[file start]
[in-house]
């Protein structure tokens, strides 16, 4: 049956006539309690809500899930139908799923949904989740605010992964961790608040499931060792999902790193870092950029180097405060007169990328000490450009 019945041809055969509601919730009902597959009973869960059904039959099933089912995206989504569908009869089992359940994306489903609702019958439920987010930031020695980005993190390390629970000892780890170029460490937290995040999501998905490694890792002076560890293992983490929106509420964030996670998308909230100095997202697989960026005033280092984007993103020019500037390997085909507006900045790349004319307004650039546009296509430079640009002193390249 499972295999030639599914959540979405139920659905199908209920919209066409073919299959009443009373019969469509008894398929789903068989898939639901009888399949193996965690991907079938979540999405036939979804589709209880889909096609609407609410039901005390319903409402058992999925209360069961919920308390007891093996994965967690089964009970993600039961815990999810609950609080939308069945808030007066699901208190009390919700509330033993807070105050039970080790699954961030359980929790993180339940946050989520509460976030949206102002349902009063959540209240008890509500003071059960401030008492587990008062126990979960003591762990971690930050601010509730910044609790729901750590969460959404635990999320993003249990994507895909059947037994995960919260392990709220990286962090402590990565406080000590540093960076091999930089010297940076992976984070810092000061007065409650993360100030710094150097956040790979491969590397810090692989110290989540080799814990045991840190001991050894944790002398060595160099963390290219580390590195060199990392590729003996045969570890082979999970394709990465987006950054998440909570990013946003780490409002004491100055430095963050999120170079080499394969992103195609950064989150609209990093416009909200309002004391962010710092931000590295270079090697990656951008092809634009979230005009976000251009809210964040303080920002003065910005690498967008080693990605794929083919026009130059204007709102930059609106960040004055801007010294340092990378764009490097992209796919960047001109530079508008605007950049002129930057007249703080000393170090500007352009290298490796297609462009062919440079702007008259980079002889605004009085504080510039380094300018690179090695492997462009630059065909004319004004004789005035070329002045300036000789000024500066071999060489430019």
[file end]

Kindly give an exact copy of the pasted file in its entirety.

[in-house]
């Protein structure tokens, strides 16, 4: 049956006539309690809500899930139908799923949904989740605010992964961790608040499931060792999902790193870092950029180097405060007169990328000490450009 019945041809055969509601919730009902597959009973869960059904039959099933089912995206989504569908009869089992359940994306489903609702019958439920987010930031020695980005993190390390629970000892780890170029460490937290995040999501998905490694890792002076560890293992983490929106509420964030996670998308909230100095997202697989960026005033280092984007993103020019500037390997085909507006900045790349004319307004650039546009296509430079640009002193390249 499972295999030639599914959540979405139920659905199908209920919209066409073919299959009443009373019969469509008894398929789903068989898939639901009888399949193996965690991907079938979540999405036939979804589709209880889909096609609407609410039901005390319903409402058992999925209360069961919920308390007891093996994965967690089964009970993600039961815990999810609950609080939308069945808030007066699901208190009390919700509330033993807070105050039970080790699954961030359980929790993180339940946050989520509460976030949206102002349902009063959540209240008890509500003071059960401030008492587990008062126990979960003591762990971690930050601010509730910044609790729901750590969460959404635990999320993003249990994507895909059947037994995960919260392990709220990286962090402590990565406080000590540093960076091999930089010297940076992976984070810092000061007065409650993360100030710094150097956040790979491969590397810090692989110290989540080799814990045991840190001991050894944790002398060595160099963390290219580390590195060199990392590729003996045969570890082979999970394709990465987006950054998440909570990013946003780490409002004491100055430095963050999120170079080499394969992103195609950064989150609209990093416009909200309002004391962010710092931000590295270079090697990656951008092809634009979230005009976000251009809210964040303080920002003065910005690498967008080693990605794929083919026009130059204007709102930059609106960040004055801007010294340092990378764009490097992209796919960047001109530079508008605007950049002129930057007249703080000393170090500007352009290298490796297609462009062919440079702007008259980079002889605004009085504080510039380094300018690179090695492997462009630059065909004319004004004789005035070329002045300036000789000024500066071999060489430019």